Thirteen years and thousands of Vimeo Staff Picks later, there are still some unforgettable characters and gripping stories that linger with us long after their short running times. While we’ve been lucky to follow a number into feature film and TV adaptations, the majority live on in our memories through the imprints they’ve left behind. With this week’s Staff Pick Premiere, “Iniquity” directed by Oliver Goodrum, we have the rare opportunity to revisit one of these iconic characters, and follow-up with an award-winning story ten years after it garnered over 14 million views online.
Taking inspiration from a real-life story, the 2012 film “This is Vanity” explores the wrenching story of a mother driven to an unthinkable act as the result of relentless bullying of her young disabled daughter and dismissive authorities. With “Iniquity,” Goodrum and writer Alexander Craig pick up the story ten years later from the perspective of Michael, the young bully now grown up and desperately trying to distance himself from the past. When the angry mob and media come knocking, Michael and we are forced to reckon with the moral question of crime and punishment.
“Iniquity” does not simply revisit the same story from a new perspective. With new information and the wisdom gained with time, it asks us to interrogate the past and challenge the present narrative. Anchored by Richard Crehan’s astonishing performance as Michael, this second installment examines ideas of justice and accountability with a level of complexity and nuance worthy of the ten-year wait.
Ahead of the release, we reached out to director Oliver Goodrum to learn about returning to this story and finding inspiration in new perspectives. Read on to learn more:
On returning to the story:
“Back in 2012, we originally imagined this as a trilogy of shorts — following three different characters’ experience of one story. It felt that to do the story justice and be balanced it needed multiple perspectives. However, it wasn’t always our intention. For a long time, neither of us were interested in it and were working on other projects.
Fast forward to 2019 and writer Alexander Craig suggested giving it another go. I was skeptical of it initially, but once we started working out Michael’s (the bully) character it felt like the intervening years had given us the experience and perspective we needed to create this story.”
On examining notions of good and evil:
“We worried the first film was saying Michael was bad and it was his fault, but it’s not that simple. We don’t believe that simplistic view — good and evil, being born bad — everything he did was because of the life he was randomly born into, the programming, conditioning, and the experiences he lived.
We quickly became hooked on how the events of the first film would have an immense effect on him over the years and how they could bubble up many years later and this was very intriguing idea to work with.“
On the shift in perspective:
“I’m really hooked on nature and nurture and have been for years, so picking Michael apart, working out how he got to where he did those things was intriguing. We felt to be balanced we needed to see and hear multiple sides of the story. He did some seriously awful things but he was not born bad, he did not chose the things that lead him to that point, that time, that person he was.”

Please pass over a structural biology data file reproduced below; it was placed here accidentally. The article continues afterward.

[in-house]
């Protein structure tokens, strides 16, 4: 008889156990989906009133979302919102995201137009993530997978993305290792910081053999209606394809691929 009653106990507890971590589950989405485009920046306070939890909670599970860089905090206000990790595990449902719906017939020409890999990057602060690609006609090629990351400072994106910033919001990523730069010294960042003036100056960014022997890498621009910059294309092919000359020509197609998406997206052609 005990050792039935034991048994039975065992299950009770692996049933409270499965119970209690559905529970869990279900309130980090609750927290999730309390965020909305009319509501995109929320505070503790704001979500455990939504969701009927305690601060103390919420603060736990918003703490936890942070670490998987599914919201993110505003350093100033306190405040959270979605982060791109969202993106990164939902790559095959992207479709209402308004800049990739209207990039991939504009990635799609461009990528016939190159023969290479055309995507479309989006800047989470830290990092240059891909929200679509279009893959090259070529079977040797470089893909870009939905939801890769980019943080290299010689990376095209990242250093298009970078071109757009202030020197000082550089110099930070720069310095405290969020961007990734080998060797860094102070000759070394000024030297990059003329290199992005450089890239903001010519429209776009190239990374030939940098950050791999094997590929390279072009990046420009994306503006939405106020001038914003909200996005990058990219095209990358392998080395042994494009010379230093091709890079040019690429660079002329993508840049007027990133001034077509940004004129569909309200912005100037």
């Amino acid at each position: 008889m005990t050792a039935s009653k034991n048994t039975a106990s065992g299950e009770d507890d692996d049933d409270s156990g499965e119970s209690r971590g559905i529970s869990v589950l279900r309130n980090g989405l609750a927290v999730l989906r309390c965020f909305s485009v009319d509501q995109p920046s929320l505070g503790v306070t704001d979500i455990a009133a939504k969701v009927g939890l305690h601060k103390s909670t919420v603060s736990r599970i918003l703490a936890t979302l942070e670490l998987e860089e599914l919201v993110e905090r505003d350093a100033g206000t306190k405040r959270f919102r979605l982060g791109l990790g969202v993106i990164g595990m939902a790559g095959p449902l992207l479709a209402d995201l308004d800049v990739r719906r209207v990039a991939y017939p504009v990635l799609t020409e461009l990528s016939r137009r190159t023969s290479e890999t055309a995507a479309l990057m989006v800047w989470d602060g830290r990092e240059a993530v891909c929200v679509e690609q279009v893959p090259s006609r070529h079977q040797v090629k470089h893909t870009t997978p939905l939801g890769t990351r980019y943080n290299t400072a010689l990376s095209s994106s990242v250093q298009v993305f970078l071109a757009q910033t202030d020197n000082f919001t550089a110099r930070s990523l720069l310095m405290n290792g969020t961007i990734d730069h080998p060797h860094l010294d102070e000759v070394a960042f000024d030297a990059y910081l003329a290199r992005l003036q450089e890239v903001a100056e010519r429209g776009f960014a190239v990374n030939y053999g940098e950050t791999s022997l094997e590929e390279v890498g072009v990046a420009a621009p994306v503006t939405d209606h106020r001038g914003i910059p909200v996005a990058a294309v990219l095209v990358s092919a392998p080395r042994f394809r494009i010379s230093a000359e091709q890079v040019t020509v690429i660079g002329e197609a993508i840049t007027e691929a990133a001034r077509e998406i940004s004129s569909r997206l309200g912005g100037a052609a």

On the film’s themes and the writing process:
“I started by returning to the real story and rereading all the articles. And then we spent a huge amount of time talking and throwing ideas about. It was always centered around understanding and forgiving Michael. Pretty quickly we were talking about how haunted he must be, and how the media could upend his life, a life that had taken a long time to rebuild after it had terrorized him all those years earlier.
We did a hugely amount of blocking and beating out scenes and sequences on cards. That evolved into a very long and detailed treatment, which went through several versions. Then we moved onto a script. The first draft was 56 pages and then that was refined into the shooting draft. Every rehearsal and walk through with the actors brought changes to dialogue and a little bit of the actual scenes themselves. And then of course, it evolved mainly in the edit.“
On working with Richard Crehan:
“He’s the bomb. He gave everything. We spoke and zoomed for months, he lived with me for a few weeks, and he tried things that were out of his comfort zone. (Like going on a date with Mariona/Macu in character before the shoot).
He had a colorful childhood, and so knew something about this world and these types of people. We spoke about a lot of that on ‘This is Vanity‘ in 2012 and he lived that role then, so he could draw on that too, he “did” the things Michael did. He thought about what it was like afterwards — especially when people saw ‘This is Vanity’ and told him they didn’t know whether to hit him or hug him.“
On hopes for the film:
“I don’t really hope for anything like this, maybe just the idea of questioning what we’re fed, things you think are facts, which maybe aren’t quite how you think they are. Maybe there’s more to it, another perspective.“
On plans for a third installment:
“Ummmmmm, not anytime soon. But never say never!”
On the challenges of making the film:
“All of them! Money, time, things not turning out as well as I’d hoped, some things were disasters! Working out to pivot and adapt is a big part of it.”
On what’s next:
“I’d like to move on to a feature, so I’m in the writing development stage, trying to find something that derives to consume so much of my life.“